WASHINGTON Congressional negotiators agreed yesterday on a private-school choice plan for the District of Columbia, one poised to be the first federally funded voucher program.
The deal, part of an emerging spending package for the capital city and several federal government agencies, is subject to approval by the House and Senate.
The $13 million voucher plan would let at least 1,700 poor children attend private school at public expense, provided they gain admission to a school and cover any outstanding costs. The maximum award per student would be $7,500 per year under the five-year trial program.
“We will learn something from this program,” said Sen. Dianne Feinstein of California, a Democrat who joined Republican leaders in backing the experiment. She said it would give students academic options that only “well-to-do families who can afford private-school tuition have.”
As part of a $40 million deal, the district would receive an extra $13 million for its public schools, $13 million for its charter schools and $1 million for administrative costs.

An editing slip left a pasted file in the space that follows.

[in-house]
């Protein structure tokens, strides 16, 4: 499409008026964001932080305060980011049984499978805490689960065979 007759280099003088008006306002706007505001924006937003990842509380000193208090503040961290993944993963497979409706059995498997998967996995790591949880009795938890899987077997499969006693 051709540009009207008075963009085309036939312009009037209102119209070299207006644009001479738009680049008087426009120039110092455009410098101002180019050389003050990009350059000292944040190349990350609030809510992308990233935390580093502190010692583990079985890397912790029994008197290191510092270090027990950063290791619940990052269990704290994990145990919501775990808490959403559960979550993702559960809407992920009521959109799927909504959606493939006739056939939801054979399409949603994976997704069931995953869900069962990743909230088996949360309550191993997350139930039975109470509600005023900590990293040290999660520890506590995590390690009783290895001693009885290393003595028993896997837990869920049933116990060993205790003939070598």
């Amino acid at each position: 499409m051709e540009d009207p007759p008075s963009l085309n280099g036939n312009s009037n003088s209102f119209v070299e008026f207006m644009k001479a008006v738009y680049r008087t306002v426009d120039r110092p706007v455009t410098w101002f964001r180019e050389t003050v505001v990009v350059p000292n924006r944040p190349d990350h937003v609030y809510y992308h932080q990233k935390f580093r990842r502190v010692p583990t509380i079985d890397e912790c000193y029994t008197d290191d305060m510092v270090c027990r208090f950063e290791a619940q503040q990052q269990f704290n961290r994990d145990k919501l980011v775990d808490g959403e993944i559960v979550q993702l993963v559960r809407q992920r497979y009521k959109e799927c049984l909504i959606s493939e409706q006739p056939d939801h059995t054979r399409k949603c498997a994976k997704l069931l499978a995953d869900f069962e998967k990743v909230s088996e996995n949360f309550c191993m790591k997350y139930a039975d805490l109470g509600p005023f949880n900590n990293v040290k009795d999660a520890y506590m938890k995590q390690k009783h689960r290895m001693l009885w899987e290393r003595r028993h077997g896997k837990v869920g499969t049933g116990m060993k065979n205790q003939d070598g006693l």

That’s more expansive than the $10 million voucher plan approved by the House. The Senate never acted on its voucher proposal after Democrats forestalled a vote for days.
“We are outraged that the conferees decided to do this,” said Courtney Snowden, a lobbyist for the National PTA. She called the plan an “unaccountable, unproven voucher program that diverts precious dollars from an already cash-strapped school system.”
Under the voucher deal, priority would be given to students at schools identified as underachieving based on the No Child Left Behind law, according to congressional aides.
The U.S. education secretary and the district’s mayor would choose an independent entity to evaluate the program’s effectiveness, the aides said.
The inclusion of vouchers in the combination spending bill was not a surprise, as GOP congressional leaders and President Bush have been promoting school choice all year.